DRAFT: Unit 4 2017: Ancient Greece and Rome/Earth's Resources

Stage 1 - Desired Results

Establish Goals:

What relevant goals (e.g. content standards, course or program objectives, learning outcomes) will this design address?

California History and Social Science Standards
6.4 Students analyze the geographic, political, economic, religious, and social structures of the early civilizations of Ancient Greece.
1. Discuss the connections between geography and the development of city-states in the region of the Aegean Sea, including patterns of trade and commerce among Greek city-states and within the wider Mediterranean region.
2. Trace the transition from tyranny and oligarchy to early democratic forms of government and back to dictatorship in ancient Greece, including the significance of the invention of the idea of citizenship (e.g., from Pericles’ Funeral Oration).
3. State the key differences between Athenian, or direct, democracy and representative democracy.
4. Explain the significance of Greek mythology to the everyday life of people in the region and how Greek literature continues to permeate our literature and language today, drawing from Greek mythology and epics, such as Homer’s Iliad and Odyssey,and from Aesop’s Fables.
5. Outline the founding, expansion, and political organization of the Persian Empire.
6. Compare and contrast life in Athens and Sparta, with emphasis on their roles in thePersian and Peloponnesian Wars.
7. Trace the rise of Alexander the Great and the spread of Greek culture eastward and into Egypt.
8. Describe the enduring contributions of important Greek figures in the arts and sciences (e.g., Hypatia, Socrates, Plato, Aristotle, Euclid, Thucydides).

California Science Standards
Resources
6. Sources of energy and materials differ in amounts, distribution, usefulness, and the time required for their formation. As a basis for understanding this concept:
a.Students know the utility of energy sources is determined by factors that are involved in converting these sources to useful forms and the consequences of the conversion process.
b. Students know different natural energy and material resources, including air, soil, rocks, minerals, petroleum, fresh water, wildlife, and forests, and know how to classify them as renewable or nonrenewable.
c. Students know the natural origin of the materials used to make common objects
Common Core ELA Standards
Reading
1. Cite textual evidence to support analysis of what the text says explicitly as well as inferences drawn from the text.
2. Determine a theme or central idea of a text and how it is conveyed through particular details; provide a summary of the text distinct from personal opinions or judgments.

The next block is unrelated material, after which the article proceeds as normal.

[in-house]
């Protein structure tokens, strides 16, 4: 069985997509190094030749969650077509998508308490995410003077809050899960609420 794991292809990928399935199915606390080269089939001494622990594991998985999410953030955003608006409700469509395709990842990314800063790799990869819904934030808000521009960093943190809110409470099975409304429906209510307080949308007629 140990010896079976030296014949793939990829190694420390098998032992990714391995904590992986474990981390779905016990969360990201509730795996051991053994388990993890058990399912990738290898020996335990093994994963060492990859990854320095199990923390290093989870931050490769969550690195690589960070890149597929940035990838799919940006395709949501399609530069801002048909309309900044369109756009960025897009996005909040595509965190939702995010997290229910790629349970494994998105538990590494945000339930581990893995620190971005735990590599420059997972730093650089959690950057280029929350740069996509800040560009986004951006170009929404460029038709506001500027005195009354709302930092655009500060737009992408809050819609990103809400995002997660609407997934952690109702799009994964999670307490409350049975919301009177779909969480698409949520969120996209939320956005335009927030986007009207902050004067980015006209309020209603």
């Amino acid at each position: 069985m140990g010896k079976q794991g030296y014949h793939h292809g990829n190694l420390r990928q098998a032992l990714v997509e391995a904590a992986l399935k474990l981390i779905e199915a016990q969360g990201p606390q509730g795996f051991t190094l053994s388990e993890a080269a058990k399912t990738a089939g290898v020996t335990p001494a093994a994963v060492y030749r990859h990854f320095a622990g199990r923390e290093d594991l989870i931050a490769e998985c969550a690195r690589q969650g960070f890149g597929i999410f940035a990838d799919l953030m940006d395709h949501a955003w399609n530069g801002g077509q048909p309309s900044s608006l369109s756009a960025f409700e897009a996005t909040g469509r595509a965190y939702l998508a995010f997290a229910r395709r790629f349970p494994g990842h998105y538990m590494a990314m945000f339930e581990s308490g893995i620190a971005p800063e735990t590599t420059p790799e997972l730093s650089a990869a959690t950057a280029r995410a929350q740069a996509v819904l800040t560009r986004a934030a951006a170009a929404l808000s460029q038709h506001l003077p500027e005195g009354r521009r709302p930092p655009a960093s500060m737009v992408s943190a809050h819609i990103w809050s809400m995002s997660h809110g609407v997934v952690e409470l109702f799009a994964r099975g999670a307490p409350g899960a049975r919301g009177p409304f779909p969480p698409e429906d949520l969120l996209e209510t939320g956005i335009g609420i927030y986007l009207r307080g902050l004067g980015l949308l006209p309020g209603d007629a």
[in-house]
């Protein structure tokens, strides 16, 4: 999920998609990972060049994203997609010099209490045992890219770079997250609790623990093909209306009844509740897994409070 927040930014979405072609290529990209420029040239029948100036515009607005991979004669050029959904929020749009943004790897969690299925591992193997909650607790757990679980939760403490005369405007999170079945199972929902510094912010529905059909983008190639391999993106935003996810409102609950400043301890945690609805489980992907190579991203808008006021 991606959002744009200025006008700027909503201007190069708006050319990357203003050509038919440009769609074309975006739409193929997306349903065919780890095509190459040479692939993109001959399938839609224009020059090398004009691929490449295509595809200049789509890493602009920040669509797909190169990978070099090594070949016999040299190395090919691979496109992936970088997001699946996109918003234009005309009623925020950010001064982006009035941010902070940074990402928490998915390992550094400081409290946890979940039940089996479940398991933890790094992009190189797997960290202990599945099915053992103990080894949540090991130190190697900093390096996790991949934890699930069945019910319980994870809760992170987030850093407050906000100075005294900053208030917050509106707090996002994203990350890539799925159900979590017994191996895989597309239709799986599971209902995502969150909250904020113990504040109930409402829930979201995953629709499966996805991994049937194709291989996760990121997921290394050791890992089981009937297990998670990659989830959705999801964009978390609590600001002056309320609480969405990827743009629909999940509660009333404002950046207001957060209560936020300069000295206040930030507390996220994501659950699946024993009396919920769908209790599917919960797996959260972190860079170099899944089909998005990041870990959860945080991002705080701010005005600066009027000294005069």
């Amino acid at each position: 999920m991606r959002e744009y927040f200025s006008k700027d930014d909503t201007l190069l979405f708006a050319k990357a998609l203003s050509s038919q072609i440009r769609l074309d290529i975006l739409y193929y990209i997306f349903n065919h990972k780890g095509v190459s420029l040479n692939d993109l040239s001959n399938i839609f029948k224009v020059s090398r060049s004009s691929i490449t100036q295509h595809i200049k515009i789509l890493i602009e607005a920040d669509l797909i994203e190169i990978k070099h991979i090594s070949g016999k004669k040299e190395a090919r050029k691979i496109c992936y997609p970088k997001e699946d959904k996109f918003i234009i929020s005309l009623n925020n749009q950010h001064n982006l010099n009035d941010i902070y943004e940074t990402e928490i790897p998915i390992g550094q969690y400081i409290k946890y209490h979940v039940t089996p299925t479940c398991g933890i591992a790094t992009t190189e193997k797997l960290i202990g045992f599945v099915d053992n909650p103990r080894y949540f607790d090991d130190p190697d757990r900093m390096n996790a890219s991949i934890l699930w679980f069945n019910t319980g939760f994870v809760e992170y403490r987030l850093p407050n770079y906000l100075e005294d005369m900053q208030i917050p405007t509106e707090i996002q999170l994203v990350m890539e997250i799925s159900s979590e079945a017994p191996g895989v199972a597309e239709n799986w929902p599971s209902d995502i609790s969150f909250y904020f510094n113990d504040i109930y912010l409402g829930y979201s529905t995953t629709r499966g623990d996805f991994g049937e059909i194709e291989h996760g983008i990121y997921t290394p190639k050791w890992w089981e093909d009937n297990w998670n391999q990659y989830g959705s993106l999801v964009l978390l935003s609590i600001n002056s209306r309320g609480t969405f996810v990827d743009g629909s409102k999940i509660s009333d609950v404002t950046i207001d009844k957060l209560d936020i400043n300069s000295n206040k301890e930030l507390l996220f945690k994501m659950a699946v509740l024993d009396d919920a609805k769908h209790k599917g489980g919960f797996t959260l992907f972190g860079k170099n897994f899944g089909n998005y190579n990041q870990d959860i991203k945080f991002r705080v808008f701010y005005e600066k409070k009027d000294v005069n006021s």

3. Analyze in detail how a key individual, event, or idea is introduced, illustrated, and elaborated in a text (e.g., through examples or anecdotes).
5. Analyze how a particular sentence, paragraph, chapter, or section fits into the overall structure of a text and contributes to the development of the ideas.
a. Analyze the use of text features (e.g., graphics, headers, captions) in popular media. CA
6. Explain how an author develops the point of view or purpose in a text and explain how it is conveyed in a text.
8. Trace and evaluate the argument and specific claims in a text, distinguishing claims that are supported by reasons and evidence from claims that are not.
9. Compare and contrast one author’s presentation of events with that of another (e.g., a memoir written by and a biography on the same person).
10. Read and comprehend literature...in the 6-8 text complexity band proficiently, with scaffolding as needed at the higher end of the range.
Writing
1. Write arguments to support claims with clear reasons and relevant evidence.
a. Introduce claim(s) and organize the reasons and evidence clearly.
b. Support claim(s) with clear reasons and relevant evidence, using credible sources and demonstrating an understanding of the topic or text.
d. Establish and maintain a formal style.
e. Provide a concluding statement or section that follows from the argument presented.
2. Write informative/explanatory texts to examine a topic and convey ideas, concepts, and information through the selection, organization, and analysis of relevant content.
a. Introduce a topic or thesis statement; organize ideas, concepts, and information, using strategies such as definition, classification, comparison/contrast, and cause/effect;
b. Develop the topic with relevant facts, definitions, concrete details, quotations, or other information and examples.
e. Establish and maintain a formal style.
f. Provide a concluding statement or section that follows from the information or explanation presented.
4. Produce clear and coherent writing in which the development, organization, and style are appropriate to task, purpose, and audience. (Grade-specific expectations for writing types are defined in standards 1–3 above.)